Somehow it seems that practically every month I'm telling you how the iconic Dow Jones Industrial Average (DJINDICES:^DJI) hit a new high as unemployment levels hit a six-year low, the housing market continues to find its footing, and manufacturing sector growth is coming in well ahead of expectations signaling the potential for stronger economic growth than economists have forecast. Well, guess what? That's exactly what happened again in October!

Historically viewed as one of the markets' weaker months, October delivered more gains for long-term investors with the Dow Jones Industrial Average and its 30 components cumulatively advancing by 2.7% in a month that was plagued by a 16-day government shutdown, fears of a debt default, and the botched launch of Obamacare's federal health exchange,

Yet in spite of the Dow's impressive year-to-date returns, quite a cohort of pessimists still remain out there that feel the overall market is one step from going over the edge. There could be some merit to these views as top-line growth has been tepid at best for most companies with earnings beats coming from reduced expenses and the benefits of share repurchases rather than organic growth in numerous instances.

Keeping that in mind, I suggest we do what we do every month, which is to take a closer look at the Dow's most hated stocks (i.e., it's most sold short) to better understand what characteristics, if any, attract short sellers so we can avoid buying similar stocks in the future.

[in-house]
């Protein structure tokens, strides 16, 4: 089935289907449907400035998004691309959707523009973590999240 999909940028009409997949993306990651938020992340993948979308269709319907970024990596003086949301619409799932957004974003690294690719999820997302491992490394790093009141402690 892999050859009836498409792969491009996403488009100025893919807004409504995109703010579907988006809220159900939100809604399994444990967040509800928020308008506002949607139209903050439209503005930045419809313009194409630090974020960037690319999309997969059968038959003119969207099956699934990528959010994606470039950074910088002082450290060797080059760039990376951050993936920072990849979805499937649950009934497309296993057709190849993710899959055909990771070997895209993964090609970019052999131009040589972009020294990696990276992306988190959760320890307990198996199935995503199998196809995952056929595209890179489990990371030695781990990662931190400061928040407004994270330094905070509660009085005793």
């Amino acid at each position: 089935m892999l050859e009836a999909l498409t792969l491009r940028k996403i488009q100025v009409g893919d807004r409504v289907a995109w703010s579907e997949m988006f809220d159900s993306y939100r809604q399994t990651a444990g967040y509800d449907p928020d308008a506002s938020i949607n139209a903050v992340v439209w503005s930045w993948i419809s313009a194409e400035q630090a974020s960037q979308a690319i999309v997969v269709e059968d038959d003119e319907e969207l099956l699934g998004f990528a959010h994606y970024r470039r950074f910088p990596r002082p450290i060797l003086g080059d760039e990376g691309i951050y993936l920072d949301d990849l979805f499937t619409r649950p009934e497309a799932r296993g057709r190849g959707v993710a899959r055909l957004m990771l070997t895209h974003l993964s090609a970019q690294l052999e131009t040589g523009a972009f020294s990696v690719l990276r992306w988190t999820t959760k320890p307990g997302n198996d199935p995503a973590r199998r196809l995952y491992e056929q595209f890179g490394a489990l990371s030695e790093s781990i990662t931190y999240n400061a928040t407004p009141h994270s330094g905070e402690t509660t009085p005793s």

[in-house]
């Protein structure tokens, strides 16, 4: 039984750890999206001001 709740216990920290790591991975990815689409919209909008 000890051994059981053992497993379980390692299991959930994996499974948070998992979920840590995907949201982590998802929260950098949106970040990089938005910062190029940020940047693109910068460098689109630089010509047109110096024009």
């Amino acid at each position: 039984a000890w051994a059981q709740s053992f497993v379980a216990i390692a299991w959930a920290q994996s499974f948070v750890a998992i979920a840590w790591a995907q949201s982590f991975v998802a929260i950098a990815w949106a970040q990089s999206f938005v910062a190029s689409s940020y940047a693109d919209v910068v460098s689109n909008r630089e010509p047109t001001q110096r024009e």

Here are the Dow's five most hated stocks:


Short Interest as a % of Outstanding Shares



Caterpillar (NYSE:CAT)






Visa (NYSE:V)


Source: S&P Capital IQ.

Source: Intel Free Press, Flickr.

Why are investors shorting Intel?

  • The reason short-sellers have flocked to chipmaker Intel has remained unchanged for months -- a rapid deterioration in PC sales -- yet the overall short interest in Intel rose modestly from the previous month after it reported its third-quarter results. For the quarter, Intel delivered flat revenue growth amid a less than 1% decline in profit. Furthermore, Intel forecasted weak revenue growth in the fourth-quarter which is traditionally its best quarter of the year, presumably because of shrinking demand for PCs. Short-sellers, despite the adjusted EPS beat, have taken this earnings report as further proof that Intel's growth is going to suffer for a few more quarters as it spends heavily on R&D in order to diversify its product line away from PCs.